Bulgaria might be best known as the home of live techno specialist KiNK, but these days you’d be remiss if you weren’t also to mention Cacao Beach Club. Taking cues both musically and stylistically from the hedonism of Ibiza, it is a fancy beach club with clean white design, a covered but open terrace and lots of ashen decking and sun loungers on which to relax. The sun and sea breeze flows through the place and from the beach all around it you can watch the sun go down and come up again all whilst an on point election of beats plays out behind you.
After a big refurb in the last year the club, which first opened in 2003, it's now stylistically smart and looks and feels like a hidden paradise on some luxury Caribbean getaway. Playing the last 12 months of events have been a credible selection of guests from across the house and techno spectrum including the likes of Steve Lawler and Hot Since 82, Chris Liebing and Dubfire, Fatboy Slim and Hector Couto. For anyone looking for an alternative to the boozy and pricey White Isle, this place is a must.
A true sanctuary of electronic music, Privilege is one of the globe's most historic nightspots. Starting out in the '70s under the name Club San Rafael, Privilege was no more than a community swimming pool with a small bar attached, where locals rubbed shoulders with European tourists.
Under new ownership, the club hit its stride in the '80s, transforming into the hedonistic house music haven we know today. Music-wise, Privilege has morphed with the times — they've hosted residencies from Armin Van Buuren, Tiesto and other trance heavyweights throughout the '00s, whilst long-standing club-nights Manumission and SuperMartxé still draw huge crowds to the club every week.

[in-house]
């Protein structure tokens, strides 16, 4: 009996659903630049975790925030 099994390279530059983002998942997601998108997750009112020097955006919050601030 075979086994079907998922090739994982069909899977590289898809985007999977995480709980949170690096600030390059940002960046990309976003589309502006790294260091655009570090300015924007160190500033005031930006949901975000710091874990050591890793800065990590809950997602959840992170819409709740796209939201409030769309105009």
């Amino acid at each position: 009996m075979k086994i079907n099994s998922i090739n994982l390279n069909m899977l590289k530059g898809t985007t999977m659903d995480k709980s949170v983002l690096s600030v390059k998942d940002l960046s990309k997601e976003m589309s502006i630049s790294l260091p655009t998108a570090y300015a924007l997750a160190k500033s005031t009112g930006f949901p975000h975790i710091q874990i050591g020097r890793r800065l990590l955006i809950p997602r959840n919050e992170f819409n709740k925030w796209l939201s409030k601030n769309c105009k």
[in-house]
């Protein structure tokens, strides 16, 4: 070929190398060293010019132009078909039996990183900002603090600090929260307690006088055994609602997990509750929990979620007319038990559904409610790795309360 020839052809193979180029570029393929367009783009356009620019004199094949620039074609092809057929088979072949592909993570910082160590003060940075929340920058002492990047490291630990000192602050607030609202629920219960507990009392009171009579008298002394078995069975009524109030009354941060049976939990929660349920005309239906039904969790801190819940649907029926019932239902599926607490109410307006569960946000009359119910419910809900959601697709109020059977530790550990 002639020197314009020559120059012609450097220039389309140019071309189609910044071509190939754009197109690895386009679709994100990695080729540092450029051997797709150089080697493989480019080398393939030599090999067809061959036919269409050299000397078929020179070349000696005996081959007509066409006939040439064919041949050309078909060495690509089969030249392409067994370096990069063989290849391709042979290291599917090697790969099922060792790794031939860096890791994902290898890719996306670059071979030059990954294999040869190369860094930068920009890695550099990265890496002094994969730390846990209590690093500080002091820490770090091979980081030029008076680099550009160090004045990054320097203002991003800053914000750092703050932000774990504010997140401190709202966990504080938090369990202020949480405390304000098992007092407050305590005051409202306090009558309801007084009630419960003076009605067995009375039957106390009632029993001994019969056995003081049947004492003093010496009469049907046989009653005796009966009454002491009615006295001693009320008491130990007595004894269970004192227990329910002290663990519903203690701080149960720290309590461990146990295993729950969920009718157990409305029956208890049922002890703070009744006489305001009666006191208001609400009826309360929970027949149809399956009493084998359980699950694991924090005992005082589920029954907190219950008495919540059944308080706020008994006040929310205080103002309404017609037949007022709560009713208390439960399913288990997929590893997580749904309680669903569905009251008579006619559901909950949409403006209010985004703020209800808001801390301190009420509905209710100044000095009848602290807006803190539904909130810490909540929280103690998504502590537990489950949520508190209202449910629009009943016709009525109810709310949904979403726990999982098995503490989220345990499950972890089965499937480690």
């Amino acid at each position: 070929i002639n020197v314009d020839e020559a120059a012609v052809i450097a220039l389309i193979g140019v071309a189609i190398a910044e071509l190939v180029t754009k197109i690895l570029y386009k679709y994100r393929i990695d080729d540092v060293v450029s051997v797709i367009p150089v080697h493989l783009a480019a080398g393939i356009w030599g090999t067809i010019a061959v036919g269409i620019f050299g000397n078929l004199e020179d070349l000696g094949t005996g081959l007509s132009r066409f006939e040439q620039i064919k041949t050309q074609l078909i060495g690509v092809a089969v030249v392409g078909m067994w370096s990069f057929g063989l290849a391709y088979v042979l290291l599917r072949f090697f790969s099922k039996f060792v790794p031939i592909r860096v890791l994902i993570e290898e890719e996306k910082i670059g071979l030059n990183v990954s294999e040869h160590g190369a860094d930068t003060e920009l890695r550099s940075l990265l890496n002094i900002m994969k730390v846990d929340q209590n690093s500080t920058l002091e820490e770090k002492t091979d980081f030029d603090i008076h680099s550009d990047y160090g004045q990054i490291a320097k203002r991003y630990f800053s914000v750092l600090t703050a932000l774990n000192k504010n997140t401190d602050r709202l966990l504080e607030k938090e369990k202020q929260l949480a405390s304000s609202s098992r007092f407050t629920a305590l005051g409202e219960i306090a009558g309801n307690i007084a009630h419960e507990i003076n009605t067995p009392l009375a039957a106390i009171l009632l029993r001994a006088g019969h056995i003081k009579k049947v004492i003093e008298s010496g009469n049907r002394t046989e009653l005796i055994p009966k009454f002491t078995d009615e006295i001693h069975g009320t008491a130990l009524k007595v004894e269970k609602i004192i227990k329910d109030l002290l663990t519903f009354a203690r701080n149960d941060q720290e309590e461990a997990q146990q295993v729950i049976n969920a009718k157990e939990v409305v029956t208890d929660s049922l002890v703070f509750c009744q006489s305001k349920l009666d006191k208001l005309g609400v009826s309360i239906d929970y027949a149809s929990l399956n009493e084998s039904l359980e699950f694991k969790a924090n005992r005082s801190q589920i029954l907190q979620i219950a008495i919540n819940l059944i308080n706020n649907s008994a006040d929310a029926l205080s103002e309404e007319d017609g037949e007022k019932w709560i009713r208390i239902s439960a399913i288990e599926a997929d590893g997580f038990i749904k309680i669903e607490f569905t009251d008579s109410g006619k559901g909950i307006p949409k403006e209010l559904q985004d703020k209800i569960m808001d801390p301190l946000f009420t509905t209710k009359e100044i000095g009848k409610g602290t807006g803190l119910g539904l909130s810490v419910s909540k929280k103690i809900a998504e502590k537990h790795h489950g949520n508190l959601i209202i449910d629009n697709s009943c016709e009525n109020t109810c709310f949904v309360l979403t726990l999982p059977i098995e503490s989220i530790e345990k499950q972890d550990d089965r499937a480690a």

It’s also often been touted as the biggest in the world — its main room is the size of an aircraft hanger with a 25m-high ceiling, plus several gardens and chill-out spaces, two VIP areas and 14 bars. Privilege's Vista Club is responsible for the club's more underground sounds, most notably Darius Syrossian's new night Do Not Sleep, that will welcome weekly guests to its booth over the coming season.
Belgium has long been a hotbed of dance music activity, right back to the days of EBM, the techno heyday of the early '90s and on through acts like Soulwax, Kolombo and Peter Van Hoesen. They have an internationally renowned festival scene to match, with ridiculously overblown, supersize gatherings like Tomorrowland and I Love Techno taking care of the more discerning end of the techno-loving spectrum.
For those locals who like their beats bigger and glossier, however, they turn to the no expenses spared party and posers paradise that is Hasselt-based club Versuz. The place boasts a limo service, many glass chandeliers, a plush patio, even smarter VIP space and well-designed outdoor terrace for open-air chilling. There is also a whiskey and cigar lounge, restaurant and more intimate Black Box. As such it is a versatile space that welcomes the likes of Pacha and has residents such as Dave Lambert, Delafuno, Tom Leclerc and Lady S amongst many others. Guests like Bob Sinclair, Funkerman, Chocolate Puma and Fedde Le Grand give you an idea of what to expect on any given weekend.
Since first opening the velvet rope, Surrender and its adjoining pool party area outside, Encore Beach Club, remain one of the staple haunts for electronic dance music in Las Vegas. Part of the same complex that houses XS, the name this mega club yields read like an EDM superstar rap sheet: Avicii, David Guetta, Diplo, Fedde Le Grand, Martin Solveig and Steve Angello are just some of the names exclusive to the owners, Wynn Las Vegas.